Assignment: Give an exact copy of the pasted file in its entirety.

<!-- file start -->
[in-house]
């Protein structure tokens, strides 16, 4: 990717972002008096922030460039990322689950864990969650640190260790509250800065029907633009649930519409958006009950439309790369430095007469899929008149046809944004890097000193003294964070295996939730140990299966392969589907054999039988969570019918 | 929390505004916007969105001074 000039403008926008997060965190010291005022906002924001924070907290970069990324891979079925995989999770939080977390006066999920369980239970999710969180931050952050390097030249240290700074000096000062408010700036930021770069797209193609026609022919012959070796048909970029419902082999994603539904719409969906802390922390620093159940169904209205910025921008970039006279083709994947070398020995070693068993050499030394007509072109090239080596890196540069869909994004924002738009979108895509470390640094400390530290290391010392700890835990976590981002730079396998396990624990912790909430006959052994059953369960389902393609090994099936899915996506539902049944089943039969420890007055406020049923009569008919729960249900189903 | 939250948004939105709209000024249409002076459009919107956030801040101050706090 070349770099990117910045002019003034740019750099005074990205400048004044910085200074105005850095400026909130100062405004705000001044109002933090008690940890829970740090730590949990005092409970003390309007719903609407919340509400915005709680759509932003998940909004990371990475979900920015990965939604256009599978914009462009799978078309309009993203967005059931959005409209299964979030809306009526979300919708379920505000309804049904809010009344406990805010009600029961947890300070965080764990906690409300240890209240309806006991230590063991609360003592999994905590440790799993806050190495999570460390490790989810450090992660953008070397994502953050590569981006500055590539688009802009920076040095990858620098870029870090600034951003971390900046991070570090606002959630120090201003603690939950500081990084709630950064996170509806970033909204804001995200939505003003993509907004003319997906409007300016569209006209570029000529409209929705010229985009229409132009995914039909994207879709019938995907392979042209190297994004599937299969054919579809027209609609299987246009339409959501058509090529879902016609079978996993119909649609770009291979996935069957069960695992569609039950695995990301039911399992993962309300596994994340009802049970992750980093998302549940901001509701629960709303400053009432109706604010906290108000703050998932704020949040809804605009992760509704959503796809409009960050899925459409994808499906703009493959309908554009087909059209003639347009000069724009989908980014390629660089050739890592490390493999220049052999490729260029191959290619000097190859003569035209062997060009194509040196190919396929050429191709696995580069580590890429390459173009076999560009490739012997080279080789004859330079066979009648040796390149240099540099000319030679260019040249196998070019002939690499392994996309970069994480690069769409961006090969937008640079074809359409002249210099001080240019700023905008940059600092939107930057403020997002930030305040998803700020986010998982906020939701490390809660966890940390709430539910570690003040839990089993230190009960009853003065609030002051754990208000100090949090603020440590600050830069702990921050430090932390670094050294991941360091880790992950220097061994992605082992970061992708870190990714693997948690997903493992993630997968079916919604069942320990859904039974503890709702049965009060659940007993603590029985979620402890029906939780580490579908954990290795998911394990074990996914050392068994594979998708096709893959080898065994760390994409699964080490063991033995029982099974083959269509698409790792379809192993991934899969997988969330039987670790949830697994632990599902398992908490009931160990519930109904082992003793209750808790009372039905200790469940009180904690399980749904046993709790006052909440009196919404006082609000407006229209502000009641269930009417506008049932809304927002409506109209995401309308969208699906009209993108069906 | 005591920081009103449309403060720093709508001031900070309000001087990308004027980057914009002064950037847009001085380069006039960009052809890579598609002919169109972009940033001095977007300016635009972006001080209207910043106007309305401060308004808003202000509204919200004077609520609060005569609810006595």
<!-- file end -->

[in-house]
């Protein structure tokens, strides 16, 4: 990717972002008096922030460039990322689950864990969650640190260790509250800065029907633009649930519409958006009950439309790369430095007469899929008149046809944004890097000193003294964070295996939730140990299966392969589907054999039988969570019918 | 929390505004916007969105001074 000039403008926008997060965190010291005022906002924001924070907290970069990324891979079925995989999770939080977390006066999920369980239970999710969180931050952050390097030249240290700074000096000062408010700036930021770069797209193609026609022919012959070796048909970029419902082999994603539904719409969906802390922390620093159940169904209205910025921008970039006279083709994947070398020995070693068993050499030394007509072109090239080596890196540069869909994004924002738009979108895509470390640094400390530290290391010392700890835990976590981002730079396998396990624990912790909430006959052994059953369960389902393609090994099936899915996506539902049944089943039969420890007055406020049923009569008919729960249900189903 | 939250948004939105709209000024249409002076459009919107956030801040101050706090 070349770099990117910045002019003034740019750099005074990205400048004044910085200074105005850095400026909130100062405004705000001044109002933090008690940890829970740090730590949990005092409970003390309007719903609407919340509400915005709680759509932003998940909004990371990475979900920015990965939604256009599978914009462009799978078309309009993203967005059931959005409209299964979030809306009526979300919708379920505000309804049904809010009344406990805010009600029961947890300070965080764990906690409300240890209240309806006991230590063991609360003592999994905590440790799993806050190495999570460390490790989810450090992660953008070397994502953050590569981006500055590539688009802009920076040095990858620098870029870090600034951003971390900046991070570090606002959630120090201003603690939950500081990084709630950064996170509806970033909204804001995200939505003003993509907004003319997906409007300016569209006209570029000529409209929705010229985009229409132009995914039909994207879709019938995907392979042209190297994004599937299969054919579809027209609609299987246009339409959501058509090529879902016609079978996993119909649609770009291979996935069957069960695992569609039950695995990301039911399992993962309300596994994340009802049970992750980093998302549940901001509701629960709303400053009432109706604010906290108000703050998932704020949040809804605009992760509704959503796809409009960050899925459409994808499906703009493959309908554009087909059209003639347009000069724009989908980014390629660089050739890592490390493999220049052999490729260029191959290619000097190859003569035209062997060009194509040196190919396929050429191709696995580069580590890429390459173009076999560009490739012997080279080789004859330079066979009648040796390149240099540099000319030679260019040249196998070019002939690499392994996309970069994480690069769409961006090969937008640079074809359409002249210099001080240019700023905008940059600092939107930057403020997002930030305040998803700020986010998982906020939701490390809660966890940390709430539910570690003040839990089993230190009960009853003065609030002051754990208000100090949090603020440590600050830069702990921050430090932390670094050294991941360091880790992950220097061994992605082992970061992708870190990714693997948690997903493992993630997968079916919604069942320990859904039974503890709702049965009060659940007993603590029985979620402890029906939780580490579908954990290795998911394990074990996914050392068994594979998708096709893959080898065994760390994409699964080490063991033995029982099974083959269509698409790792379809192993991934899969997988969330039987670790949830697994632990599902398992908490009931160990519930109904082992003793209750808790009372039905200790469940009180904690399980749904046993709790006052909440009196919404006082609000407006229209502000009641269930009417506008049932809304927002409506109209995401309308969208699906009209993108069906 | 005591920081009103449309403060720093709508001031900070309000001087990308004027980057914009002064950037847009001085380069006039960009052809890579598609002919169109972009940033001095977007300016635009972006001080209207910043106007309305401060308004808003202000509204919200004077609520609060005569609810006595």